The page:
Oil and chemical spills understandably cause alarm not only among environmentalists but among all Americans who enjoy nature and want to preserve it. So it goes without saying that steps should be taken to avoid spills in lakes, rivers or oceans, and to respond quickly when spills occur.
But we also have to marvel at the incredible resilience of our environment.
You may have read a recent item in the Times Free Press about a 50-pound mercury spill in the Hiwassee River from the Olin Chemical plant in Bradley County. The spill occurred when the plant's treatment lagoon overflowed after Tropical Storm Lee rapidly dumped 13 inches of rain in the area.
Mercury is dangerous, so obviously we do not want it in our water. But fortunately, it appears that the spill did not cause major problems.
As the article in the Times Free Press noted, Tennessee American Water "has yet to detect any signs of mercury" in the Tennessee River -- into which the Hiwassee drains -- though the company continued running tests just in case.
Tennessee American said the sheer volume of water in the river might have dispersed the mercury to levels too small to be detected. There are concerns about mercury building up over time in fish that are later eaten by humans, possibly causing health problems, but it is a relief that there appears to be no serious danger from the recent small spill.
A much larger spill took place in the Gulf of Mexico in 2010. It was caused by an explosion on an offshore drilling rig. The world watched in horror as oil flowed to the surface, harming marine life and the tourism and fishing industries.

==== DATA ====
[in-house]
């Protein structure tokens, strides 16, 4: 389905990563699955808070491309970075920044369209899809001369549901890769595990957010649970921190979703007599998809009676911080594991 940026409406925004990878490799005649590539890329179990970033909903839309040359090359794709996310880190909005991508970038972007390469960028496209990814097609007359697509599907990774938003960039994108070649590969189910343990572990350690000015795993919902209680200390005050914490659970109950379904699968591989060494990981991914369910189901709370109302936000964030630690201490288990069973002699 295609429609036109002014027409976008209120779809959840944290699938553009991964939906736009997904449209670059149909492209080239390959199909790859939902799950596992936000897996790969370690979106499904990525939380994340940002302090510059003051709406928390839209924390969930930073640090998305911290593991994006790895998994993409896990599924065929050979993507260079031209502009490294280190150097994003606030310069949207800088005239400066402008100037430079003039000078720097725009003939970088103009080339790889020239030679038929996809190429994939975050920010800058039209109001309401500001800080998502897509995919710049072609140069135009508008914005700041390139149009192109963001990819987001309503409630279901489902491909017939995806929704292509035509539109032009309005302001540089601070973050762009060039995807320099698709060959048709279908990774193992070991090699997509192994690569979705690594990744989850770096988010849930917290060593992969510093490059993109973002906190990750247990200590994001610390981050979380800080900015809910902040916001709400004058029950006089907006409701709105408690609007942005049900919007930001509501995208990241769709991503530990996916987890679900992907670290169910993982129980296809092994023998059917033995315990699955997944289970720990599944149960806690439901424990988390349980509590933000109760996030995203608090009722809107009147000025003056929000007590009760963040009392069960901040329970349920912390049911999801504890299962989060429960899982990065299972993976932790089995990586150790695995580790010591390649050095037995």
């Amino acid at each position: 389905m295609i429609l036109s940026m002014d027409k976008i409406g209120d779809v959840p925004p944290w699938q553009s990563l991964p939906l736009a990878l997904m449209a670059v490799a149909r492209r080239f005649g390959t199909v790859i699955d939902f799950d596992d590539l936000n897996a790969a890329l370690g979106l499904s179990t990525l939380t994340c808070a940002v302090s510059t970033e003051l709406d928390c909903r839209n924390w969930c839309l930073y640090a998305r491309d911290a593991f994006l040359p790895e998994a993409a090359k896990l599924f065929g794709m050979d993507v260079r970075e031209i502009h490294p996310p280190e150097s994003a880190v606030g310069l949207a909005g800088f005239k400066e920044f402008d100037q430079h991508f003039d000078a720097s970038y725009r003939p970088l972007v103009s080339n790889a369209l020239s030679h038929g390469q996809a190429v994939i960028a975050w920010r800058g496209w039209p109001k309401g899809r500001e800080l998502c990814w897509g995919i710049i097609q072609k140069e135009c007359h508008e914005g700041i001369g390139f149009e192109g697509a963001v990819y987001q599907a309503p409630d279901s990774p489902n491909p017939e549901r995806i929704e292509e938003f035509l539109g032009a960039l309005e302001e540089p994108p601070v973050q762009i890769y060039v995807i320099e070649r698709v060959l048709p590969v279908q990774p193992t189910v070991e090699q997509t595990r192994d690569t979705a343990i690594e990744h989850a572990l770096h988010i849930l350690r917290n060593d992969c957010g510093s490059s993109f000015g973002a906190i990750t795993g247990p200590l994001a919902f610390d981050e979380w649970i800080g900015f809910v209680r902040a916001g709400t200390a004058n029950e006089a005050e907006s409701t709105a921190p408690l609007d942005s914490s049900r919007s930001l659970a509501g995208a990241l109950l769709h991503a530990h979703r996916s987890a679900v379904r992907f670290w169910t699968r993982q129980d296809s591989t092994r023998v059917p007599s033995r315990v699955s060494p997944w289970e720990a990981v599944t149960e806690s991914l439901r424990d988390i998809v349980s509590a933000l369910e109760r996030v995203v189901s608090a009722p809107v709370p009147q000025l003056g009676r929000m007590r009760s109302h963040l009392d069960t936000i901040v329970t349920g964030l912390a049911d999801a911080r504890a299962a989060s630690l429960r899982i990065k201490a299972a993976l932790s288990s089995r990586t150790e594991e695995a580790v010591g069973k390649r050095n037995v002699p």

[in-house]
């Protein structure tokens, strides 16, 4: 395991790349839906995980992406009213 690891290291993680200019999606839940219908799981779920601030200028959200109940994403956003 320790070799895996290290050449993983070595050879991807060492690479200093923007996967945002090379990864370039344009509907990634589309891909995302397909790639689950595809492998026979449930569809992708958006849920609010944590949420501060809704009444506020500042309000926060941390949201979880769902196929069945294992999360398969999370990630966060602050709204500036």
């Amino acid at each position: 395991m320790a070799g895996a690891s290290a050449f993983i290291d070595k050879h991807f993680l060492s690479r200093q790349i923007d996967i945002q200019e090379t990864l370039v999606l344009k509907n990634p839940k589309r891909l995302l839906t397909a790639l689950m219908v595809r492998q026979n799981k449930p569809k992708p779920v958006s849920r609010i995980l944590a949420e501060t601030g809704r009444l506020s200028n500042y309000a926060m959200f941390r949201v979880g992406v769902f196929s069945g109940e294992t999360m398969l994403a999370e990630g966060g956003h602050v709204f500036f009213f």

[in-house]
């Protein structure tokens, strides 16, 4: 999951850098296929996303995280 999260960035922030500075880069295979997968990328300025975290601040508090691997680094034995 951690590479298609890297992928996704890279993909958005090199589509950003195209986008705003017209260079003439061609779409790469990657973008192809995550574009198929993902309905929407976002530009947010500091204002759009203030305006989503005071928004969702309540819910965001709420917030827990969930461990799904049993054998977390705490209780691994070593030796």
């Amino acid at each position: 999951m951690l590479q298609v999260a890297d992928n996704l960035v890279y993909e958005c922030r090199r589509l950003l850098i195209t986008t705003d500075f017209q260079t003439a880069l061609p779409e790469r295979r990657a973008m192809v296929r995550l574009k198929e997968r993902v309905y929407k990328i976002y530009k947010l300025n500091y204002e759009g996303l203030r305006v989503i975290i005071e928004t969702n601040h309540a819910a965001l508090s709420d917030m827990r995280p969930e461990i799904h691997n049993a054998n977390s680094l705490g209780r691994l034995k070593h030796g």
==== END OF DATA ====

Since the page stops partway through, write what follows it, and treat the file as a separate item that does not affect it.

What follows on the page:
Clearly that spill was terrible. But it is interesting to note the comparison between the amount of oil spilled and the total amount of water in the Gulf of Mexico. By some estimates, more than 200 million gallons of oil poured into the gulf during the spill. But the gulf contains more than 640 quadrillion gallons of water! Written out, that's 640,000,000,000,000,000 gallons of water compared with 200,000,000 gallons of oil.
Put another way, there were roughly 3 billion gallons of water in the gulf for every one gallon of oil spilled.
Of course the oil spill did some damage before it dispersed or could be cleaned up. But within months after the spill was stopped, dozens of scientists surveyed by The Associated Press declared that the gulf had gotten back to being almost as healthy as it was before the spill.
That is not to say that we should treat the environment just any old way. If we want to enjoy it, we need to preserve it.
But it is encouraging and amazing how readily nature can spring back.